It has now been found that the desired selective production of species which are capable of removing phosphate values and producing a non-bulking biomass population of highly active, dense and rapidly settling microorganisms can be promoted and sustained by strictly maintaining anaerobic conditions during an initial stage where incoming wastewater and recycle sludge from secondary clarification are mixed. The result is that: (1) proliferation of undesired high surface area microorganisms, such as sphaerotilus, is avoided; and (2) substantial quantities of incoming BOD are sorbed from the incoming wastewater by microorganisms which have the capability of doing so under anaerobic conditions. It is hypothesized without being bound thereby, that the energy for active transport of BOD values to within cell walls is derived from hydrolysis of polyphosphates, and that those species most capable of storing polyphosphates will proliferate under these conditions.
The initial anaerobic zone, in accordance with one embodiment, is followed by an oxygenated aerobic zone, where the food sorbed in the anaerobic zone is oxidized, and where any remaining BOD is sorbed and oxidized. During this aerobic stage, the energy lost by hydrolysis of polyphosphates is recouped, and polyphosphate is reformed and stored within the aerated biomass, and phosphate values are thus removed from the mixed liquor.
In accordance with another embodiment, as will hereinafter appear, an anoxic zone for effecting denitrification, is interposed between the anaerobic and the oxygenated aerobic zone.
The nature of storage of phosphorus values within the biomass is such that only minor bleed back of phosphate occurs, thus permitting phosphorus values to be discarded from the system with waste activated sludge.
FIG. 1 of the accompanying drawings is a schematic and diagrammatic side view of a simplified system for practice of the invention; and
FIG. 2 is a similar view of a modified embodiment.
Referring to FIG. 1 of the drawings, a modified activated sludge treating facility is represented, provided with the usual inlet 11 for the wastewater to be treated. Typically, this wastewater is settled sewage from a primary sedimentation tank or clarifier (not shown) but primary sedimentation is not a necessary condition. The influent wastewater initially enters an anaerobic mixing zone A wherein it is stirred and admixed with recycled sludge settled in the sedimentation tank or clarifier 12 and recycled to zone A by line 13. A portion of the settled sludge from clarifier 12 is removed by line 14, while the purified supernatant liquid is sent to receiving streams or reservoirs with or without further treatment as need be.
As indicated, zone A is maintained under strictly anaerobic conditions. The terms "anaerobic" and "anoxic" are not clearly or consistently defined in the literature wherein these terms are used. For the purpose of the present patent application, the term "anaerobic" is defind as the state existing within a sewage treating zone which is substantially free of NOx - (i.e. less than 0.3 ppm and preferably less than 0.2 ppm expressed as elemental nitrogen) wherein conditions are maintained such that the dissolved oxygen concentration (DO) is less than 0.7 ppm and preferably less than 0.4 ppm. The term "anoxic," as employed in the present application, is defined as the condition existing within a sewage treating zone wherein BOD is metabolized by nitrates and/or nitrites in initial total concentrations higher than about 0.5 ppm expressed as nitrogen, and dissolved oxygen is at less than 0.7 ppm, preferably at less than 0.4 ppm.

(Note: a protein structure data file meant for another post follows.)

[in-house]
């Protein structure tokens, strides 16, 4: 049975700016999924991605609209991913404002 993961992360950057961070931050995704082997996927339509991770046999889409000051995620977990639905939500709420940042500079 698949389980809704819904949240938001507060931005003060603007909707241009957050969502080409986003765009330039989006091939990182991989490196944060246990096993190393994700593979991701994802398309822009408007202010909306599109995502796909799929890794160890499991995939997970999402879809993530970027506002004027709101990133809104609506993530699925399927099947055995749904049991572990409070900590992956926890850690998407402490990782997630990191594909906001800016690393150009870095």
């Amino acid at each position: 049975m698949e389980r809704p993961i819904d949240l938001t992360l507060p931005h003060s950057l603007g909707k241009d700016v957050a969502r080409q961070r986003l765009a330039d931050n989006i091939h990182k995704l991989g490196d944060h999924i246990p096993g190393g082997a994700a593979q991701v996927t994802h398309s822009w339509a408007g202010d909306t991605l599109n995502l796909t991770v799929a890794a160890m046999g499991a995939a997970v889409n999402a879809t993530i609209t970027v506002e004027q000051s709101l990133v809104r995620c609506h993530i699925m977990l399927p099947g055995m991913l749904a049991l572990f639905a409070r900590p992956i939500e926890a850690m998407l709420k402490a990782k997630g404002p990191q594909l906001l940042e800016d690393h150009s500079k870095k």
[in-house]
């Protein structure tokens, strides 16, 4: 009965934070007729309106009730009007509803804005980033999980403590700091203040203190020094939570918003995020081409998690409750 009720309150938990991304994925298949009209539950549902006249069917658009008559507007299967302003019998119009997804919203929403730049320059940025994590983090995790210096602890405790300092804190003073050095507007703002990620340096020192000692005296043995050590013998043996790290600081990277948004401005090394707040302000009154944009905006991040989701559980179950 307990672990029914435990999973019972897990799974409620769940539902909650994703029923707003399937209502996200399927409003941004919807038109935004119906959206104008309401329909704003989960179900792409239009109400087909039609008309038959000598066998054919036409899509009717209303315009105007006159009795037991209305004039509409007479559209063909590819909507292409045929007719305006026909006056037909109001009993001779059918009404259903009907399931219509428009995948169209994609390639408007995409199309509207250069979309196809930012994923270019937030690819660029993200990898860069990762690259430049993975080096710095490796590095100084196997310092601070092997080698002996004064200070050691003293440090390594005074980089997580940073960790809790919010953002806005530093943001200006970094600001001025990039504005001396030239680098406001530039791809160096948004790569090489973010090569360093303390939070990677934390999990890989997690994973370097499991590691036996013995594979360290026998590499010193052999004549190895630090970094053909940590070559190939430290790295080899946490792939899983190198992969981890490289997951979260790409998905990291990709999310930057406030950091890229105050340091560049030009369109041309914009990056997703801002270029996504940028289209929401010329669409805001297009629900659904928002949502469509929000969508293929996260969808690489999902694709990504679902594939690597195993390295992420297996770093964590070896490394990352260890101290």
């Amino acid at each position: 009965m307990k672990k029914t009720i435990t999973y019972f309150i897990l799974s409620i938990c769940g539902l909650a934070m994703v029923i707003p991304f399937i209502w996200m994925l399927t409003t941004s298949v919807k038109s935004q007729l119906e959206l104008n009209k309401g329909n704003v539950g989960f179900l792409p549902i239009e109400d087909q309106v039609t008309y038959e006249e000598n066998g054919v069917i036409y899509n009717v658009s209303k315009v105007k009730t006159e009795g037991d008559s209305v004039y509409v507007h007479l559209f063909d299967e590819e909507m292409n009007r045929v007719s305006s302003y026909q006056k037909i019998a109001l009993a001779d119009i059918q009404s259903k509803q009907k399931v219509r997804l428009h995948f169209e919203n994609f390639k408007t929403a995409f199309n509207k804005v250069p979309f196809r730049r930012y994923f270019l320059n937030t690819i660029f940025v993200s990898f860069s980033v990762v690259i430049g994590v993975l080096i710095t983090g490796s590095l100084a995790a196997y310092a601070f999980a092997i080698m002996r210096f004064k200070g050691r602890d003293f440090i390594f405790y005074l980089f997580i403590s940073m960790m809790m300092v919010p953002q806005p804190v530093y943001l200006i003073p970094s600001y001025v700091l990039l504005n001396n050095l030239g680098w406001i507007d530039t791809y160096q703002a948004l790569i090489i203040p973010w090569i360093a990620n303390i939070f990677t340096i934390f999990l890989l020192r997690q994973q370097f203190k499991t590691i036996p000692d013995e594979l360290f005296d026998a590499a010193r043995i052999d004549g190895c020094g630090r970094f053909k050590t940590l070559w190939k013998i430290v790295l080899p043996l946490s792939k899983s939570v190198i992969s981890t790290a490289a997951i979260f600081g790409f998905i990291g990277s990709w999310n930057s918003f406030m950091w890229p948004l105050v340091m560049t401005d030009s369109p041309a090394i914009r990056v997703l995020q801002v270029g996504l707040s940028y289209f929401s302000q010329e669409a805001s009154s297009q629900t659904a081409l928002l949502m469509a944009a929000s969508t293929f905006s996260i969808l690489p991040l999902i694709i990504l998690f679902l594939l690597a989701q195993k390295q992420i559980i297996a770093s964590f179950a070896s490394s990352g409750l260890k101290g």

To assure that zone A is maintained under anaerobic conditions, any one or more of the following steps may be followed. The vessel constituting zone A may be provided with a blanket of nitrogen, carbon dioxide or other inert gas at the liquid surface to avoid access thereto of atmospheric air; or a loose-fitting cover may be provided at or above the liquid surface, or a rigid cover may be provided above the liquid surface. Instead, or in addition thereto, nitrogen purge gas may be admitted into and bubbled up through the mixed liquor in zone A to strip any oxygen present. The latter option is illustrated in FIG. 1 by the line 15 introducing nitrogen into the bottom of zone A.
Wastewater normally contains little or no NOx - due to the reducing power of BOD in the presence of microorganisms in the influent. A potential source of NOx - is from recycle sludge from the secondary clarifier and recycle mixed liquor from the aerobic treatment zone from nitrifying biological systems, i.e. those which effect oxidation of ammoniacal BOD to NOx -.
The concentration of NOx - in the initial section of the anaerobic zone where the recycle sludge is mixed with incoming wastewater is maintained at less than 0.3 and preferably less than 0.2 ppm of NOx -, expressed as elemental nitrogen, by avoiding introduction of mixed liquor from the aerobic zone of the nitrifying system and controlling the NOx - content in the recycle sludge from the clarifier underflow. The NOx - concentration in the sludge recycle may be controlled by providing sufficient residence time in the clarifier and the sludge recycle system to permit adequate reduction of NOx - to elemental nitrogen by the oxygen demand of the biomass in the sludge recycle liquor.